Canada reveals fighter aircraft acquisition strategy to fill capability gap
The Government of Canada has revealed plans to launch a competition for procuring Super Hornet aircraft to replace the existing fleet of CF-18 fighter aircraft.
Canada is planning to acquire 18 Super Hornet aircraft from Boeing for an interim period, as the Royal Canadian Air Force (RCAF) faces a capability gap.
The 30-year old CF-18 fighter aircraft fleet of the country has come down from 138 to 77.
The competition will cover both the acquisition of and in-service support for the new fleet, according to a statement posted on Government of Canada's website.
Canada Defence Minister Harjit S. Sajjan said: “Every Government has to decide the level of risk they are willing to accept to Canada, and our women and men in uniform.
“Having to manage our commitments to NORAD, Nato, and our ability to respond to unforeseen events is not a risk this Government is willing to accept. The interim fleet provides the most effective way forward to help ensure Canada remains a credible and dependable ally.”
Canada will begin talks with the US Government and Boeing to determine if the latter can provide the interim solution at a cost, time, and level of capability that are acceptable to Canada.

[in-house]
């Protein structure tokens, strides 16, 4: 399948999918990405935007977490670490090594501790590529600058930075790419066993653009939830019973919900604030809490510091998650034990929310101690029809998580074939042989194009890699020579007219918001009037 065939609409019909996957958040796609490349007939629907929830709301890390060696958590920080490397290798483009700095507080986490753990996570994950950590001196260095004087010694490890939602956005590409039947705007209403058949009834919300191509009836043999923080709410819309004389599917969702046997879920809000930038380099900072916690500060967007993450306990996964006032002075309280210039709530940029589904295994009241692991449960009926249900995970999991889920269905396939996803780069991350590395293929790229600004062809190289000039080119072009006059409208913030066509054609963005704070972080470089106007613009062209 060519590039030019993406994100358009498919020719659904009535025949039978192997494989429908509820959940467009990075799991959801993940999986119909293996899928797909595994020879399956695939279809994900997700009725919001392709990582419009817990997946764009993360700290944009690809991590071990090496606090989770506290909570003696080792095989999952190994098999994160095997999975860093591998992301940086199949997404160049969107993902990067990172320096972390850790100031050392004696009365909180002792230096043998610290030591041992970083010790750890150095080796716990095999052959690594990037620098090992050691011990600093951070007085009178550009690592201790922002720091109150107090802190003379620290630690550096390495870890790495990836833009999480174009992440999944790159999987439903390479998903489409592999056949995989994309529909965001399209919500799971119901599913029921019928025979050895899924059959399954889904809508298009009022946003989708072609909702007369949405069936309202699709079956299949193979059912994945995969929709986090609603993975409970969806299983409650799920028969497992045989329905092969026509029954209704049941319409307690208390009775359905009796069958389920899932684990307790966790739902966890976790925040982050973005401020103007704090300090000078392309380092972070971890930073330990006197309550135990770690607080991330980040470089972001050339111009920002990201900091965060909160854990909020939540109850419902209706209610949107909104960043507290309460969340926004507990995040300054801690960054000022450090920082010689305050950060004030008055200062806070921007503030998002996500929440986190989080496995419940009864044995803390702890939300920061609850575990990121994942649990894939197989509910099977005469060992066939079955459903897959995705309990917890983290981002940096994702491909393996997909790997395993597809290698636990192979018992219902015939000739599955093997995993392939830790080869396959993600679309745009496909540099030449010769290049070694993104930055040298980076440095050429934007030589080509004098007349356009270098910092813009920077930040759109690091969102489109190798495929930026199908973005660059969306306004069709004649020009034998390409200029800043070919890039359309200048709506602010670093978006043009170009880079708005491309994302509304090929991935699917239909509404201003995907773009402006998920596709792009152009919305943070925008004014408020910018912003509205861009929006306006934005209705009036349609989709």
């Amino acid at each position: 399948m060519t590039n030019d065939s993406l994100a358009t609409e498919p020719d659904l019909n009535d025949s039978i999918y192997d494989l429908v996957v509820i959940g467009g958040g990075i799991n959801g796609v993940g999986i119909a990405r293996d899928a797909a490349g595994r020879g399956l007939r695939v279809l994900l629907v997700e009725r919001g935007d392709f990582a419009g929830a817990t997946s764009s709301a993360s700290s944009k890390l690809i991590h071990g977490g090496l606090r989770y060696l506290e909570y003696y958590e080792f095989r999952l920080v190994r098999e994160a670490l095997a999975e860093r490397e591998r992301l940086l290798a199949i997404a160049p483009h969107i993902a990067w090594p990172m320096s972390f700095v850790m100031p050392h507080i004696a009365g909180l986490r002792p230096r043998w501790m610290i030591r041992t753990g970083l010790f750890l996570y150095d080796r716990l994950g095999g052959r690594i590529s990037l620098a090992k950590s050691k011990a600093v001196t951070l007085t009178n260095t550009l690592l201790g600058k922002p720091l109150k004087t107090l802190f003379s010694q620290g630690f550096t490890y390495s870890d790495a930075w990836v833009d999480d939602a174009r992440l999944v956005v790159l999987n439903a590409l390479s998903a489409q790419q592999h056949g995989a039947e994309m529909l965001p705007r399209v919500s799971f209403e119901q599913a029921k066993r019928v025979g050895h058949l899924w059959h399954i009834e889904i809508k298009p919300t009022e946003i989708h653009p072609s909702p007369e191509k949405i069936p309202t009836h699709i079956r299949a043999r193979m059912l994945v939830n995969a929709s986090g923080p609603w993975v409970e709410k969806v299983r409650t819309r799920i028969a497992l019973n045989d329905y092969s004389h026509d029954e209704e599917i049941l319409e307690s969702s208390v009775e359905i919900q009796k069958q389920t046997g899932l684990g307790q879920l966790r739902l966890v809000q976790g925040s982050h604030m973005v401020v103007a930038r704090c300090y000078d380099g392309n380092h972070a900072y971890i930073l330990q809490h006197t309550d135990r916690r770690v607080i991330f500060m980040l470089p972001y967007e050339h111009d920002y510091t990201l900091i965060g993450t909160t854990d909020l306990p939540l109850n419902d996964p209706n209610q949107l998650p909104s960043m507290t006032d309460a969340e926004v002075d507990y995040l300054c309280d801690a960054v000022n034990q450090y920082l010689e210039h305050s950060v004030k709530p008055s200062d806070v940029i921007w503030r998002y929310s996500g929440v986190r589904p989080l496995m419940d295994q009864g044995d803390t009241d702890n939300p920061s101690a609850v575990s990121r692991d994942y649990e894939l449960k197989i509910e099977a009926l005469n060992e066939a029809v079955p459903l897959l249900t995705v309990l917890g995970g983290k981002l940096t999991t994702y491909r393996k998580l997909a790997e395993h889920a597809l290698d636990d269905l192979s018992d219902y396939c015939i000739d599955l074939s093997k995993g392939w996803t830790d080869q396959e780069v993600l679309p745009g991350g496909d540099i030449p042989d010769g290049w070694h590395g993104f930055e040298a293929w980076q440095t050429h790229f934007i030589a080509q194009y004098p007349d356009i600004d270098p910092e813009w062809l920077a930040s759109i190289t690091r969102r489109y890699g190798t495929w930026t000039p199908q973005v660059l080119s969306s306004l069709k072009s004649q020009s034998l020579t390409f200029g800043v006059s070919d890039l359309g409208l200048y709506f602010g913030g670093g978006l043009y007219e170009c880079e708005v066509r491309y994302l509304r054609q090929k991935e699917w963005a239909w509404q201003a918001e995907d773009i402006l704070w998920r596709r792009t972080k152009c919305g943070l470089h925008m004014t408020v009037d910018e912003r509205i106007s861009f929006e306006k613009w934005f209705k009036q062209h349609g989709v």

Canada Public Services and Procurement Minister Judy Foote added: “As we promised, our Government will be conducting an open and transparent competition to replace the long-serving CF-18 jets.
“We will also begin discussions with Boeing for the purchase of an interim fleet to deal with the capability gap.
"This is about getting our women and men in uniform the equipment they need to do their jobs and protect Canadians in the most effective way possible while maximising economic benefits for the middle class and those working hard to join it.”
The F/A-18 Super Hornet is a twin-engine, supersonic, all weather multirole fighter jet that is capable of landing and taking off from an aircraft carrier.
The aircraft is fitted with conformal fuel tanks, an enclosed weapons pod, an enhanced engine and a reduced radar signature, Boeing said in a statement.
Image: A F/A-18F Super Hornet during a supersonic test flight. Photo: courtesy of US Navy photo by Liz Goettee.